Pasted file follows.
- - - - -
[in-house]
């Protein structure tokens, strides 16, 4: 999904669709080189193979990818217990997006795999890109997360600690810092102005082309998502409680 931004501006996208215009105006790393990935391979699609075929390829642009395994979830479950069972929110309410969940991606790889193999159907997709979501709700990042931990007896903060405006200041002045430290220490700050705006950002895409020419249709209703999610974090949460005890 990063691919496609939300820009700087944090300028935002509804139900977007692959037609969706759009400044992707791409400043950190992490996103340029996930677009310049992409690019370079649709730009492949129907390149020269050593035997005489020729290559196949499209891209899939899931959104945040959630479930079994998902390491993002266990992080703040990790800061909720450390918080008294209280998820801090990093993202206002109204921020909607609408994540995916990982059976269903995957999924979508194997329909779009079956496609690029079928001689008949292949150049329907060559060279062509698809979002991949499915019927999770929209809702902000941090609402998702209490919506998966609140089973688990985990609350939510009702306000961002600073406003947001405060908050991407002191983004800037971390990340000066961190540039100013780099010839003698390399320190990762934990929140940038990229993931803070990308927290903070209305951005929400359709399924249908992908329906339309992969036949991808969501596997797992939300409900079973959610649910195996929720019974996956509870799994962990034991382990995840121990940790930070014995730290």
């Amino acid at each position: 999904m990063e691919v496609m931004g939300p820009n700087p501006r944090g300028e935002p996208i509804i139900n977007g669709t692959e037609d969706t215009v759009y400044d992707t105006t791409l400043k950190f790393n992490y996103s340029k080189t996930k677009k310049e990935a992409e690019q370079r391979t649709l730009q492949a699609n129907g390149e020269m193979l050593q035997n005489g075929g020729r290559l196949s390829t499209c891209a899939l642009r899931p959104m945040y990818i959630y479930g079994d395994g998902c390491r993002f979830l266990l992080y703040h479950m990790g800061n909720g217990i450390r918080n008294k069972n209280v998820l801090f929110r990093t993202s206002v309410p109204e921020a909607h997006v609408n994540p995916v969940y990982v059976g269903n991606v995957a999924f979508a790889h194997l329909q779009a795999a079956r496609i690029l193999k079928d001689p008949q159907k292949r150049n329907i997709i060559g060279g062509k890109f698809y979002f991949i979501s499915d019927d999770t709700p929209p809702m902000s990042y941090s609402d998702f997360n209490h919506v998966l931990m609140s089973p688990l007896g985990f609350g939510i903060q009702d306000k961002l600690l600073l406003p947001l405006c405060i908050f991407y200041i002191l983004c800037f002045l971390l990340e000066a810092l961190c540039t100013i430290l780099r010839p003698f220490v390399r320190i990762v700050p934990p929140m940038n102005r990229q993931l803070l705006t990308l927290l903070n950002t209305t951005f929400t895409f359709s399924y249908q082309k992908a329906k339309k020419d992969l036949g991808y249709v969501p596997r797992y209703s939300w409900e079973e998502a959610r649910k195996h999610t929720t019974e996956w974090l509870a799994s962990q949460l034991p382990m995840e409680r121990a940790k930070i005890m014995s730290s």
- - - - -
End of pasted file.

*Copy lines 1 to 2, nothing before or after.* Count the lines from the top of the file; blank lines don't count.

[in-house]
């Protein structure tokens, strides 16, 4: 999904669709080189193979990818217990997006795999890109997360600690810092102005082309998502409680 931004501006996208215009105006790393990935391979699609075929390829642009395994979830479950069972929110309410969940991606790889193999159907997709979501709700990042931990007896903060405006200041002045430290220490700050705006950002895409020419249709209703999610974090949460005890 990063691919496609939300820009700087944090300028935002509804139900977007692959037609969706759009400044992707791409400043950190992490996103340029996930677009310049992409690019370079649709730009492949129907390149020269050593035997005489020729290559196949499209891209899939899931959104945040959630479930079994998902390491993002266990992080703040990790800061909720450390918080008294209280998820801090990093993202206002109204921020909607609408994540995916990982059976269903995957999924979508194997329909779009079956496609690029079928001689008949292949150049329907060559060279062509698809979002991949499915019927999770929209809702902000941090609402998702209490919506998966609140089973688990985990609350939510009702306000961002600073406003947001405060908050991407002191983004800037971390990340000066961190540039100013780099010839003698390399320190990762934990929140940038990229993931803070990308927290903070209305951005929400359709399924249908992908329906339309992969036949991808969501596997797992939300409900079973959610649910195996929720019974996956509870799994962990034991382990995840121990940790930070014995730290």